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    Greece's debt odyssey is on the brink of a tragic end to its prolonged-debt negotiations after a tumultuous weekend of surprising twists and turns and failed last-ditch negotiations. It was the sort of drama-filled weekend that even Homer would find a bit melodramatic. Officials led by anti- austerity-backed Prime Minister Alexis Tsipras have been playing hardball with the nation's international creditors for months as Greece attempts to restructure a crisis-era...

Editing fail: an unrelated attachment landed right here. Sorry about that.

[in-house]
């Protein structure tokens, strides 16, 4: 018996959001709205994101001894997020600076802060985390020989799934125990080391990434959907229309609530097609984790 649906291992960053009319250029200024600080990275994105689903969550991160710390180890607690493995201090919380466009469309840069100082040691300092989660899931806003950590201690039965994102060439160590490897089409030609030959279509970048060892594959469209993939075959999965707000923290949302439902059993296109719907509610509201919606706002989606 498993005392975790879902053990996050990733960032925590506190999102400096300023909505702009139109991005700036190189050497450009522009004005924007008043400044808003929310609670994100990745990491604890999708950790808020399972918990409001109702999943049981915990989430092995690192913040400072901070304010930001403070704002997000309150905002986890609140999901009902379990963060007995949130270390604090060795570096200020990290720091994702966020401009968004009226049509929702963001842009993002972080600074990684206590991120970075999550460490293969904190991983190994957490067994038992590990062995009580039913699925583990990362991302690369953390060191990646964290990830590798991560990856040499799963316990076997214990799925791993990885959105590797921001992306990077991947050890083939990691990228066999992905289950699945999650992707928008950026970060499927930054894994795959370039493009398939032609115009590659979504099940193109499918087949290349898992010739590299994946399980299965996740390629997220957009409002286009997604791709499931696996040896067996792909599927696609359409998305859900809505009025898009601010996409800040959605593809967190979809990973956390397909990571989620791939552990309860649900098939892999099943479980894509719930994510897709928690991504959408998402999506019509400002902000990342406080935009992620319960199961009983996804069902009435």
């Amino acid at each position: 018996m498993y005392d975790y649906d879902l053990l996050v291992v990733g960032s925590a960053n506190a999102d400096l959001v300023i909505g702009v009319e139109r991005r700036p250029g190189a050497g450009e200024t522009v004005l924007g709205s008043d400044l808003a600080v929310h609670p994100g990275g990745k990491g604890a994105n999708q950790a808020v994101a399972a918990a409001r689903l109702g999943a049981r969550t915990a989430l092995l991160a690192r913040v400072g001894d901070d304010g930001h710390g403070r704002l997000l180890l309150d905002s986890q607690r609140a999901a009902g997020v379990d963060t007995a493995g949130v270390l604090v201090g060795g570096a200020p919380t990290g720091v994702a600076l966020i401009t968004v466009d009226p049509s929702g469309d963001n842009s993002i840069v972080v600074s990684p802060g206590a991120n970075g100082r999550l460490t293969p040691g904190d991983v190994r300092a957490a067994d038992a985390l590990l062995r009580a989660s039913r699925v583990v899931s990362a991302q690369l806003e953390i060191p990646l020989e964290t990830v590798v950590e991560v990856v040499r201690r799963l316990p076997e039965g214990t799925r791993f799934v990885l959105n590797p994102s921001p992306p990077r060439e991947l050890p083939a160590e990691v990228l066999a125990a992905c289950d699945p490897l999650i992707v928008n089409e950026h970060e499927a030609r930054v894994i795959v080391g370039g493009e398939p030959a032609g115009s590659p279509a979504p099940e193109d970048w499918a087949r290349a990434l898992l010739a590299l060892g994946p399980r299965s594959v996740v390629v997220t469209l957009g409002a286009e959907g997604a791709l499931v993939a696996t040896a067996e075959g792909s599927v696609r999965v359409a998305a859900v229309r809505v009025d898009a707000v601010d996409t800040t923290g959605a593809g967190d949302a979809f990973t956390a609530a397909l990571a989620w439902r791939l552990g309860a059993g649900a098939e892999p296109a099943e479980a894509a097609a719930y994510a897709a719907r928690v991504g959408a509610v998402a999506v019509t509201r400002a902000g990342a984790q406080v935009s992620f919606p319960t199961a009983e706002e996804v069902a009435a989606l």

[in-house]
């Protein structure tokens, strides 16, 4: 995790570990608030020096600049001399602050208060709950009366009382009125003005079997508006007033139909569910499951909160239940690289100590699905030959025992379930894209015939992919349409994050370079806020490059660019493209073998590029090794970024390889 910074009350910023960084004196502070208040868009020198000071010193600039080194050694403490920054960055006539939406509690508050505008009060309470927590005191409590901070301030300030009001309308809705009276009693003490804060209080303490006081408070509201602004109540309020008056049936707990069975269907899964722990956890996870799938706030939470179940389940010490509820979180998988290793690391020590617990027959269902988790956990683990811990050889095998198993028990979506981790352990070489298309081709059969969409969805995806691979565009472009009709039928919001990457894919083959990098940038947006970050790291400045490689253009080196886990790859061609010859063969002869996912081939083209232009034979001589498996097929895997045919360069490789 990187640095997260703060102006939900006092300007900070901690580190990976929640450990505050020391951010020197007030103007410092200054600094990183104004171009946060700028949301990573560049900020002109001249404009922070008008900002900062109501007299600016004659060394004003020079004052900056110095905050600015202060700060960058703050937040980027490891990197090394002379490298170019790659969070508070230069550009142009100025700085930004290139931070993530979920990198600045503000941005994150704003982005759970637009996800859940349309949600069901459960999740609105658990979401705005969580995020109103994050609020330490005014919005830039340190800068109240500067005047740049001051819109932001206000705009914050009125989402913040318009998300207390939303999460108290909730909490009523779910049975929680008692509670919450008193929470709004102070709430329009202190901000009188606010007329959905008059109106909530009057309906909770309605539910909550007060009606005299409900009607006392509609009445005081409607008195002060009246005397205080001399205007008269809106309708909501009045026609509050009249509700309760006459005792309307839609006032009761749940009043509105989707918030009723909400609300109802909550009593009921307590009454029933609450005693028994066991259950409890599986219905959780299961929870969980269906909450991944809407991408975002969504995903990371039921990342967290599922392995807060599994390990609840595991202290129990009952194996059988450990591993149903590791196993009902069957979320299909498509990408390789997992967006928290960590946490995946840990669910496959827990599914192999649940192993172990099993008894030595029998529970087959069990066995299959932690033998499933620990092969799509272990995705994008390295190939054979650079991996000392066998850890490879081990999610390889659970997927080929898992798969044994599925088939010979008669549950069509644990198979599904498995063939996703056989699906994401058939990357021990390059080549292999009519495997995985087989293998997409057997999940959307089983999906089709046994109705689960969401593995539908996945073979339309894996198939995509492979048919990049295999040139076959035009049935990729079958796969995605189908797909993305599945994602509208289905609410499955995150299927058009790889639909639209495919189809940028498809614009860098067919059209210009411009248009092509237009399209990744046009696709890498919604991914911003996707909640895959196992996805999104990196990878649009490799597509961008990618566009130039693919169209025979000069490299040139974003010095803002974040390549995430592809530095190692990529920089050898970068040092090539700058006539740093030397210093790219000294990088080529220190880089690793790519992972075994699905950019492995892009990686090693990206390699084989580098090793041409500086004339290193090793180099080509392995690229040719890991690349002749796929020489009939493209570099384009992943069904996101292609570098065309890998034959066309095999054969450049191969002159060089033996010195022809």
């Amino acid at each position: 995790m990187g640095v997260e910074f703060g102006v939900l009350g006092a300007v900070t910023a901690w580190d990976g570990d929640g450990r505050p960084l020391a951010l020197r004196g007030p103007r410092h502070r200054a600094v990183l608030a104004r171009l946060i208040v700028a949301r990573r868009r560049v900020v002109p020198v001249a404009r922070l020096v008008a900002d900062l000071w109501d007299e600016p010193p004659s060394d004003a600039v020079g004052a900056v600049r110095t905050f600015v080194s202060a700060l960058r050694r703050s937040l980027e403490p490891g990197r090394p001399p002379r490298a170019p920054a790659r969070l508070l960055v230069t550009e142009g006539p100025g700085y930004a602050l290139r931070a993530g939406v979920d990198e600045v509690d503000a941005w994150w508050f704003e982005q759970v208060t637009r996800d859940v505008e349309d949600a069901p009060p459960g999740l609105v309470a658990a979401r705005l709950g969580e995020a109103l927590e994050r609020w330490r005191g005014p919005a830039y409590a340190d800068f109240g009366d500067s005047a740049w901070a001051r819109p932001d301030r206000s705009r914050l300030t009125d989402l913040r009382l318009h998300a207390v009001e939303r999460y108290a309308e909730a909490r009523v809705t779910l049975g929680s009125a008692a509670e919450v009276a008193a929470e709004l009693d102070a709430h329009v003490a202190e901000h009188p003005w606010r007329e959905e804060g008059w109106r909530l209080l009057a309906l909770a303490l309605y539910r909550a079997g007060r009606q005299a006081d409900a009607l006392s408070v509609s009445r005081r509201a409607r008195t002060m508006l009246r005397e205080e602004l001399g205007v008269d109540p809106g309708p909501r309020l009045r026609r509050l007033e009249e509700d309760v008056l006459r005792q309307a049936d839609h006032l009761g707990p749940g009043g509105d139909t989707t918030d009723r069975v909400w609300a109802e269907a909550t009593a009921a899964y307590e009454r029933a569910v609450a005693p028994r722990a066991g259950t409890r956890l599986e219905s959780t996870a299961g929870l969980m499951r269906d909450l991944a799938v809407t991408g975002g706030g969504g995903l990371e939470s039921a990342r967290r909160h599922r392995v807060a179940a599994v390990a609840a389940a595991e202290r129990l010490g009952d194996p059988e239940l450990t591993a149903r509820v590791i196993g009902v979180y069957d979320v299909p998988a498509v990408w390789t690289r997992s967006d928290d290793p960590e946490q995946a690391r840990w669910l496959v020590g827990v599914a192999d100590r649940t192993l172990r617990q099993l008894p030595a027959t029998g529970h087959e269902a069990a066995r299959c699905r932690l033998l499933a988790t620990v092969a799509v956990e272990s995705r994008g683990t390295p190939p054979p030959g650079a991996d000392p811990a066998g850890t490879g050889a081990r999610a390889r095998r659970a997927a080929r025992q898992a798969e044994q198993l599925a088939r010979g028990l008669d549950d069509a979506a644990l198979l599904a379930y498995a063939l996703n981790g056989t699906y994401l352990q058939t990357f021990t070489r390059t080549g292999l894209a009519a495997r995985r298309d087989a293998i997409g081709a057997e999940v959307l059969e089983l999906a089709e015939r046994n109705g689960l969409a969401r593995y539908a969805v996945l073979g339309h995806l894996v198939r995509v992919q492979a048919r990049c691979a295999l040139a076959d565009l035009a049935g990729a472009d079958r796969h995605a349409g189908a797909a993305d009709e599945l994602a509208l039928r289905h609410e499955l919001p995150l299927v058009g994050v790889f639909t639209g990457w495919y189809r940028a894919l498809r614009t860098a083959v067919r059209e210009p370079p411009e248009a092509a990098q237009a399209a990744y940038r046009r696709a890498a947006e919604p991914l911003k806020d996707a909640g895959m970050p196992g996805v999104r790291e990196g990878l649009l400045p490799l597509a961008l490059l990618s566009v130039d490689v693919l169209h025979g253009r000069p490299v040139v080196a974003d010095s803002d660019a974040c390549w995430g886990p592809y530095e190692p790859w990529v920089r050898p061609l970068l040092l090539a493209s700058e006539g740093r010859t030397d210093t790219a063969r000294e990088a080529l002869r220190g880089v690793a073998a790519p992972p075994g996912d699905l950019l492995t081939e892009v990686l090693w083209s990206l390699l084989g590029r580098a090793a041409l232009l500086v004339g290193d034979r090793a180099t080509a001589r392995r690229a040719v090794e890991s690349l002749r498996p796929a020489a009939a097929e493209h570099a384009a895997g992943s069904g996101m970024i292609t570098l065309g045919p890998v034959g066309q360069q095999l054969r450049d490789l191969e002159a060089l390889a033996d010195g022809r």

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    A September interest rate hike is "very much in play" if the U.S. economy continues to strengthen, though the Federal Reserve could also wait until December to start tightening policy, an influential Fed official said in a newspaper interview.